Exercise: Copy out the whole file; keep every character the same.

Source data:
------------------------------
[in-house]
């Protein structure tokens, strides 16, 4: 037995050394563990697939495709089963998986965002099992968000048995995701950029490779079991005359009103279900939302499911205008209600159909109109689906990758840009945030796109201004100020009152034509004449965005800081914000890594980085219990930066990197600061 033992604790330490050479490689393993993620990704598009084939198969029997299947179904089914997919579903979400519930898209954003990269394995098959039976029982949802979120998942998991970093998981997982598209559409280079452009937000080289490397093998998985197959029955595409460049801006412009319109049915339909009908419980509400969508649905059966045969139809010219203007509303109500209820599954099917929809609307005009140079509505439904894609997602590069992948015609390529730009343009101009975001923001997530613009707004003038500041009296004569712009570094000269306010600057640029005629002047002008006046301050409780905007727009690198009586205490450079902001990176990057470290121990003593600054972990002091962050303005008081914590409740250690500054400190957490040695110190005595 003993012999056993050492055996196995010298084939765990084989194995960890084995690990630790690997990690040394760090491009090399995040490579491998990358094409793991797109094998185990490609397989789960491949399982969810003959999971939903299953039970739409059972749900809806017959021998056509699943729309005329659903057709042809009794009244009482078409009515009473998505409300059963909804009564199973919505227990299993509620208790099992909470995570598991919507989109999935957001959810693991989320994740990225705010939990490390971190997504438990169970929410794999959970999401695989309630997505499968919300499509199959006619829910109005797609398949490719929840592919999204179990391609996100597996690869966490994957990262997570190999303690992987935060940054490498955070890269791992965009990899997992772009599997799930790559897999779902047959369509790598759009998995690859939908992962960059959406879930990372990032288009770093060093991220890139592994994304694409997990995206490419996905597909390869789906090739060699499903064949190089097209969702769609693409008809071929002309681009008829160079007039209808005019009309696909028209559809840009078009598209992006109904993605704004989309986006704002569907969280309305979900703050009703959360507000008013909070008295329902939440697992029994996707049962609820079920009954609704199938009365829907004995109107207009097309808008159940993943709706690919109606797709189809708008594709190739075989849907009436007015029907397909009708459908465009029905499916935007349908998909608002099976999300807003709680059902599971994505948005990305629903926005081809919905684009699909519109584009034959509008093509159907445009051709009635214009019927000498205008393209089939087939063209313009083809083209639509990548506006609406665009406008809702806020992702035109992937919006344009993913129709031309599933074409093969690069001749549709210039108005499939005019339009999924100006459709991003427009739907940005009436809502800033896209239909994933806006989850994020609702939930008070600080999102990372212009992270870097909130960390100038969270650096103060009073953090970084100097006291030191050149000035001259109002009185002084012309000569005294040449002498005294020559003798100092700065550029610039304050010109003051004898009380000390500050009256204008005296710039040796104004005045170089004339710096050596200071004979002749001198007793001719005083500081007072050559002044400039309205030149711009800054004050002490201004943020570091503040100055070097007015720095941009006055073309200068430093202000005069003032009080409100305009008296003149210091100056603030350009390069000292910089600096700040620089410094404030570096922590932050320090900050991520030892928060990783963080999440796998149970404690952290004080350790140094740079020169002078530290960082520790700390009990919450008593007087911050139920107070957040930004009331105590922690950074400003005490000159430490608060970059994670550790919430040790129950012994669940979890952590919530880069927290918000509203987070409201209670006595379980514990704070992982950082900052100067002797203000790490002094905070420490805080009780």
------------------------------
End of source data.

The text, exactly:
[in-house]
């Protein structure tokens, strides 16, 4: 037995050394563990697939495709089963998986965002099992968000048995995701950029490779079991005359009103279900939302499911205008209600159909109109689906990758840009945030796109201004100020009152034509004449965005800081914000890594980085219990930066990197600061 033992604790330490050479490689393993993620990704598009084939198969029997299947179904089914997919579903979400519930898209954003990269394995098959039976029982949802979120998942998991970093998981997982598209559409280079452009937000080289490397093998998985197959029955595409460049801006412009319109049915339909009908419980509400969508649905059966045969139809010219203007509303109500209820599954099917929809609307005009140079509505439904894609997602590069992948015609390529730009343009101009975001923001997530613009707004003038500041009296004569712009570094000269306010600057640029005629002047002008006046301050409780905007727009690198009586205490450079902001990176990057470290121990003593600054972990002091962050303005008081914590409740250690500054400190957490040695110190005595 003993012999056993050492055996196995010298084939765990084989194995960890084995690990630790690997990690040394760090491009090399995040490579491998990358094409793991797109094998185990490609397989789960491949399982969810003959999971939903299953039970739409059972749900809806017959021998056509699943729309005329659903057709042809009794009244009482078409009515009473998505409300059963909804009564199973919505227990299993509620208790099992909470995570598991919507989109999935957001959810693991989320994740990225705010939990490390971190997504438990169970929410794999959970999401695989309630997505499968919300499509199959006619829910109005797609398949490719929840592919999204179990391609996100597996690869966490994957990262997570190999303690992987935060940054490498955070890269791992965009990899997992772009599997799930790559897999779902047959369509790598759009998995690859939908992962960059959406879930990372990032288009770093060093991220890139592994994304694409997990995206490419996905597909390869789906090739060699499903064949190089097209969702769609693409008809071929002309681009008829160079007039209808005019009309696909028209559809840009078009598209992006109904993605704004989309986006704002569907969280309305979900703050009703959360507000008013909070008295329902939440697992029994996707049962609820079920009954609704199938009365829907004995109107207009097309808008159940993943709706690919109606797709189809708008594709190739075989849907009436007015029907397909009708459908465009029905499916935007349908998909608002099976999300807003709680059902599971994505948005990305629903926005081809919905684009699909519109584009034959509008093509159907445009051709009635214009019927000498205008393209089939087939063209313009083809083209639509990548506006609406665009406008809702806020992702035109992937919006344009993913129709031309599933074409093969690069001749549709210039108005499939005019339009999924100006459709991003427009739907940005009436809502800033896209239909994933806006989850994020609702939930008070600080999102990372212009992270870097909130960390100038969270650096103060009073953090970084100097006291030191050149000035001259109002009185002084012309000569005294040449002498005294020559003798100092700065550029610039304050010109003051004898009380000390500050009256204008005296710039040796104004005045170089004339710096050596200071004979002749001198007793001719005083500081007072050559002044400039309205030149711009800054004050002490201004943020570091503040100055070097007015720095941009006055073309200068430093202000005069003032009080409100305009008296003149210091100056603030350009390069000292910089600096700040620089410094404030570096922590932050320090900050991520030892928060990783963080999440796998149970404690952290004080350790140094740079020169002078530290960082520790700390009990919450008593007087911050139920107070957040930004009331105590922690950074400003005490000159430490608060970059994670550790919430040790129950012994669940979890952590919530880069927290918000509203987070409201209670006595379980514990704070992982950082900052100067002797203000790490002094905070420490805080009780």